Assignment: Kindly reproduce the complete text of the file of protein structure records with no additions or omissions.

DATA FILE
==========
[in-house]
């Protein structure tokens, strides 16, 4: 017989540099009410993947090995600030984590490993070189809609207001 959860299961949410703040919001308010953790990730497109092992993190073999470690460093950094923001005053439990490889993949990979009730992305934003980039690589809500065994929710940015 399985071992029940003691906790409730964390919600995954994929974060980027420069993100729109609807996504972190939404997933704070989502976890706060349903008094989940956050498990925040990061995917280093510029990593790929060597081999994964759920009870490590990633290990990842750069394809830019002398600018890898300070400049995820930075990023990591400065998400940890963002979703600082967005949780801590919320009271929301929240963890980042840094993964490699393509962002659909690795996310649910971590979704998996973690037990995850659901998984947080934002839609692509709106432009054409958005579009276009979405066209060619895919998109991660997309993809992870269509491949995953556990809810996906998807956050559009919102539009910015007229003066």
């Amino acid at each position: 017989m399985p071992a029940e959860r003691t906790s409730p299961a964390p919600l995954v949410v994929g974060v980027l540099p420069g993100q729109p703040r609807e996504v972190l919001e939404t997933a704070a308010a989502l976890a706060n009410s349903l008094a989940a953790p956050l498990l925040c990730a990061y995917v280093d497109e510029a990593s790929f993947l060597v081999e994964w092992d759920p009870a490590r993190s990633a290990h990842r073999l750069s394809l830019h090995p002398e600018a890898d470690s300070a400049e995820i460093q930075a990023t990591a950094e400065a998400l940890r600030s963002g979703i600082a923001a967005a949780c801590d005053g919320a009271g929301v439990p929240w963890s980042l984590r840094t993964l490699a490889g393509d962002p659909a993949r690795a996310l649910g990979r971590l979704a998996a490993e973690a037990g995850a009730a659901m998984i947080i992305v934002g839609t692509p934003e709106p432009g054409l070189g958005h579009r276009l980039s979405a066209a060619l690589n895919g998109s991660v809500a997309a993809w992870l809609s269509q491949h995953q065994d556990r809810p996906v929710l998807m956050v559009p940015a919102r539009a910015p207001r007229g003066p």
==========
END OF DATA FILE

[in-house]
């Protein structure tokens, strides 16, 4: 017989540099009410993947090995600030984590490993070189809609207001 959860299961949410703040919001308010953790990730497109092992993190073999470690460093950094923001005053439990490889993949990979009730992305934003980039690589809500065994929710940015 399985071992029940003691906790409730964390919600995954994929974060980027420069993100729109609807996504972190939404997933704070989502976890706060349903008094989940956050498990925040990061995917280093510029990593790929060597081999994964759920009870490590990633290990990842750069394809830019002398600018890898300070400049995820930075990023990591400065998400940890963002979703600082967005949780801590919320009271929301929240963890980042840094993964490699393509962002659909690795996310649910971590979704998996973690037990995850659901998984947080934002839609692509709106432009054409958005579009276009979405066209060619895919998109991660997309993809992870269509491949995953556990809810996906998807956050559009919102539009910015007229003066």
């Amino acid at each position: 017989m399985p071992a029940e959860r003691t906790s409730p299961a964390p919600l995954v949410v994929g974060v980027l540099p420069g993100q729109p703040r609807e996504v972190l919001e939404t997933a704070a308010a989502l976890a706060n009410s349903l008094a989940a953790p956050l498990l925040c990730a990061y995917v280093d497109e510029a990593s790929f993947l060597v081999e994964w092992d759920p009870a490590r993190s990633a290990h990842r073999l750069s394809l830019h090995p002398e600018a890898d470690s300070a400049e995820i460093q930075a990023t990591a950094e400065a998400l940890r600030s963002g979703i600082a923001a967005a949780c801590d005053g919320a009271g929301v439990p929240w963890s980042l984590r840094t993964l490699a490889g393509d962002p659909a993949r690795a996310l649910g990979r971590l979704a998996a490993e973690a037990g995850a009730a659901m998984i947080i992305v934002g839609t692509p934003e709106p432009g054409l070189g958005h579009r276009l980039s979405a066209a060619l690589n895919g998109s991660v809500a997309a993809w992870l809609s269509q491949h995953q065994d556990r809810p996906v929710l998807m956050v559009p940015a919102r539009a910015p207001r007229g003066p």